The We Company is a business that defies description, at least according to its co-founder and chief executive Adam Neumann.
But for many it's the firm's valuation that is really defying explanation.
As it prepares for a stockmarket listing, the parent company of WeWork, provider of trendy shared office space, looks set to be valued at around $47bn (£36bn).
That puts it in the same bracket as the slate of high-profile technology companies that are also floating their businesses, and have attracted sky-high valuations based on the idea they will reap big rewards from disrupting established markets.
Like them WeWork boasts a "millennial-friendly" outlook and aesthetic. The bright, airy and comfortable offices it rents out are built around community so people can choose to work in an office or in a shared space, where they can log-on to wifi, hold meetings and get to know others also using the facilities. A nearby kitchen complete with beer on tap is likely a draw as well.
Underneath the beautiful decor though, some argue We Company is really just a real estate company, prompting the question: should it have such a high market value?
WeWork was established in 2010, just as the financial crisis took the bottom out of the office rental market. WeWork now has 425 locations in 100 cities and boasts 401,000 members - those who use the offices.
The We Company has also branched out into residential spaces with WeLive where people can rent fully furnished apartments for a few nights or a number of months.
WeGrow, its school for 2-11 year olds, says it is committed to "unleashing every human's superpowers".
Mr Neumann told Forbes magazine the firm's valuation has more to do with its size, its "energy and spirituality" than its revenues. While revenues are growing, it hasn't met its most recent targets and it is loss-making.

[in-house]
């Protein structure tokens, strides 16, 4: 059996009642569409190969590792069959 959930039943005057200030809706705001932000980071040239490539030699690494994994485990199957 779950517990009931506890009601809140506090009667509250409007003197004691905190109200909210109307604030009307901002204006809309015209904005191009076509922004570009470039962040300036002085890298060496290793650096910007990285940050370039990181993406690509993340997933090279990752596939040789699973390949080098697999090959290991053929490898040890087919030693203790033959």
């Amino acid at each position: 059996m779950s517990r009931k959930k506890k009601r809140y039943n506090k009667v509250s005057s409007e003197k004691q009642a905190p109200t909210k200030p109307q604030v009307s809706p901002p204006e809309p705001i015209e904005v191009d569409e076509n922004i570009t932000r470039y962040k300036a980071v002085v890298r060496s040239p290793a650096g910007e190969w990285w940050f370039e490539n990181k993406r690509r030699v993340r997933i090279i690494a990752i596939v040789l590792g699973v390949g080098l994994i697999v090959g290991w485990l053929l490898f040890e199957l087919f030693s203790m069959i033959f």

While WeWork, WeLive and WeGrow may have the look and feel of a disruptive tech company with their light, airy designs, colourful squishy sofas and beer taps, analysts like Calum Battersby, at Berenberg argue it is not so very different from rivals IWG, which used to be known as Regus, and Australia's ServCorp which also offer serviced office space.
"It is a real estate company, undoubtedly," he says and as such is quite a capital intensive business to run.
Tech firms like Uber, the ride sharing and food delivery app, are platform-based businesses, requiring upfront investment. But We needs more capital to keep operating.
"Every bit of revenue they earn, they are going to have to invest a lot in getting a lease on the office, doing up the office, segmenting it into smaller sites that you can sell to people and companies just like any traditional office company," says Mr Battersby.
Expanding into new areas also requires a lot of money; last year it burned through $2.3bn in cash.
The We Company has attracted a roster of high profile investors including Goldman Sachs and JPMorgan to fund its expansion.
But it was when Softbank, the Japanese technology conglomerate, got involved with the We Company that the value of the business really shot up.
Softbank and We initially struck a $4.4bn deal in 2017 which gave the firm a valuation of $20bn.